Go backward to B.5 Deriving New KnowledgeGo up to B Proving Propositions ## B.6 Example

We conclude this chapter by demonstrating in detail the proof of a proposition that is used in the verification of Euclid's algorithm. First we repeat the definitions
 x | y : <=> exists z in N: x*z = y; gcd(x, y) := such z in N: z | x /\  z | y /\  (forall g: (g | x /\  g | y) => g <= z).

Our goal is to prove

forall m in N, n <= m: gcd(m, n) = gcd(m-n, n),

i.e., the greatest common divisor of m and n is also the greatest common divisor of m-n and n.

An argument as it can be found in a typical text book is the following.

Proof  Let g be the gcd of m-n and n. Since g divides m-n and g divides n, g also divides (m-n)+n=m.

Take h such that h divides m and h divides n. Then h also divides m-n. Since g is the gcd of m and m-n, h is less than or equal g.

This "proof skeleton" captures on a very high-level the key idea that represents the basis of a "real" proof. However, this idea is only understandable with the knowledge of the rules introduced in the previous sections. Then it becomes also clear that the skeleton actually reflects the structure of a more detailed proof such as the one given below (with additional explanations that are not part of the proof added in italics).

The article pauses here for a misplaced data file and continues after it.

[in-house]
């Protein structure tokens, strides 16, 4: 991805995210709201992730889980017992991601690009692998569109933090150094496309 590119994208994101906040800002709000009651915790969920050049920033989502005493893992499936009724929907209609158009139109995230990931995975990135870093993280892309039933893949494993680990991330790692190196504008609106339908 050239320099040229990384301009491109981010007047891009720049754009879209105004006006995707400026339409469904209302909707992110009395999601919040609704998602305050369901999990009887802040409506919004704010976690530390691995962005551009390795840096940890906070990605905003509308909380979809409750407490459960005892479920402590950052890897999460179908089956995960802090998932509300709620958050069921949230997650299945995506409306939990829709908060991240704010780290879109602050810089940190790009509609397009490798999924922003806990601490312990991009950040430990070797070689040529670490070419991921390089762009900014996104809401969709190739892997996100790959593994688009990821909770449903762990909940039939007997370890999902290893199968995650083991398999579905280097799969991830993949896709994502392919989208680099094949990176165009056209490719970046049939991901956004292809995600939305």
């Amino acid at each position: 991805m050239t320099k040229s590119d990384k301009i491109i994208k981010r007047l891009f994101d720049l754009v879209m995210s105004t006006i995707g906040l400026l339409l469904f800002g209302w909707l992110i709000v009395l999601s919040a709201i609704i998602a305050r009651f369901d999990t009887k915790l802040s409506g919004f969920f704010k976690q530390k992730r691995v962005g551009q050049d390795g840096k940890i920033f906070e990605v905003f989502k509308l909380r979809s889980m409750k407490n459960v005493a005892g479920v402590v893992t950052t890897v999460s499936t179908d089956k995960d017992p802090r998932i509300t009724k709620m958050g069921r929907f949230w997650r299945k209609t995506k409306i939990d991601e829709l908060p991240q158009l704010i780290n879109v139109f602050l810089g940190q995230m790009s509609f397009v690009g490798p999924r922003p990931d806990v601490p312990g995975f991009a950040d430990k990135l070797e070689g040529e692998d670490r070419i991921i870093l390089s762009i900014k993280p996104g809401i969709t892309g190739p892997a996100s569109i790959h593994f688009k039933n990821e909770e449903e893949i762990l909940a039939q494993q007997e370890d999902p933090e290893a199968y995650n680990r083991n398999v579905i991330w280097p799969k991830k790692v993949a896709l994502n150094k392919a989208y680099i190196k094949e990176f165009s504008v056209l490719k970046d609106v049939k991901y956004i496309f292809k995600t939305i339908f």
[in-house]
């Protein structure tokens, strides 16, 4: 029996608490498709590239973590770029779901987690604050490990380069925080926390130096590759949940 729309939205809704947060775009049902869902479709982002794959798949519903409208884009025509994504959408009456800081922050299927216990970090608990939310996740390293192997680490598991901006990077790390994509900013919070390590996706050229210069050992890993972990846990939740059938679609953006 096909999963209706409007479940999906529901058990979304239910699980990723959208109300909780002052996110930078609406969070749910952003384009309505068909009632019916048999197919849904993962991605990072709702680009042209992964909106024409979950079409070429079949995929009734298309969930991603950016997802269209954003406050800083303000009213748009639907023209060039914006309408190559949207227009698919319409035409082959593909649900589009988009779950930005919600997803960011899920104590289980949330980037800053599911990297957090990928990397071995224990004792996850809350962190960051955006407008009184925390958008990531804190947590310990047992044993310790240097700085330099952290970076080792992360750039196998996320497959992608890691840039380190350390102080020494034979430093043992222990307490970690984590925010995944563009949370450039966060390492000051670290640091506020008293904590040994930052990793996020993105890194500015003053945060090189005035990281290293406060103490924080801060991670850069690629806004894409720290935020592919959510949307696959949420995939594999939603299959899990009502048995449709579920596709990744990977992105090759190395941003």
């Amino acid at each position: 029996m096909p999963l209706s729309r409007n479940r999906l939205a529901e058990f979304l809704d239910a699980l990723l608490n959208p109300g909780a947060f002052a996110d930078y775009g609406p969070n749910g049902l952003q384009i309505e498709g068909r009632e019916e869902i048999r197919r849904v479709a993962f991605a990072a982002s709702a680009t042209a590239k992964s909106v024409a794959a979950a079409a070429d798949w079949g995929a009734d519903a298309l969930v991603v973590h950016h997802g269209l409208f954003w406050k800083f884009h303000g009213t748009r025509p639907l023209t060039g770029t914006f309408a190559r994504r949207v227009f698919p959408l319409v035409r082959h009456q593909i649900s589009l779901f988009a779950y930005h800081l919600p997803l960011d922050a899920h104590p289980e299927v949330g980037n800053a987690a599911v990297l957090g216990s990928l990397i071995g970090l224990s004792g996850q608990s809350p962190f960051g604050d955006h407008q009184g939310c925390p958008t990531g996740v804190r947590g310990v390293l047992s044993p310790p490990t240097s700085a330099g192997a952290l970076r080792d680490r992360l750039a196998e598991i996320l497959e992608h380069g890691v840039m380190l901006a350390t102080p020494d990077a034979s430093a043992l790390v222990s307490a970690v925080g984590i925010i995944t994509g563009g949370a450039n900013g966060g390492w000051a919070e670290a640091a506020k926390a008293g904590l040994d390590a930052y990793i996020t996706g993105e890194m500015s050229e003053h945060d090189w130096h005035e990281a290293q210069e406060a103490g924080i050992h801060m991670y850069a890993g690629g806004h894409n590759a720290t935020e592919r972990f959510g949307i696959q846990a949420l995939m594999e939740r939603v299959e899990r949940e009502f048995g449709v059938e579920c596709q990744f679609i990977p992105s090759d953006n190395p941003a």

Proof  Take arbitrary m in N and n <= m.

We have to prove a universally quantified implication. We introduce arbitrary constants m and n and add the implication hypothesis (m in N /\  n <= m) to our knowledge. We now have to show the goal gcd(m, n) = gcd(m-n).

If m=0 /\  n=0, we are done.

We proceed by case distinction. In the first case m=0 /\  n=0, we know gcd(m, n) = gcd(0, 0) = gcd(0-0, 0) = gcd(m-n). By transitivity of =, we have the goal.

Otherwise, m != 0 \/ n != 0. We can show that in this case there exists a unique z in N with

z | m /\  z | n /\  (forall g: (g | m /\  g | n) => g <= z).

The rest of the proof deals with the second case m != 0 \/ n != 0. We claim that in this case above formula holds (which requires a separate proof) and use this as knowledge from now on.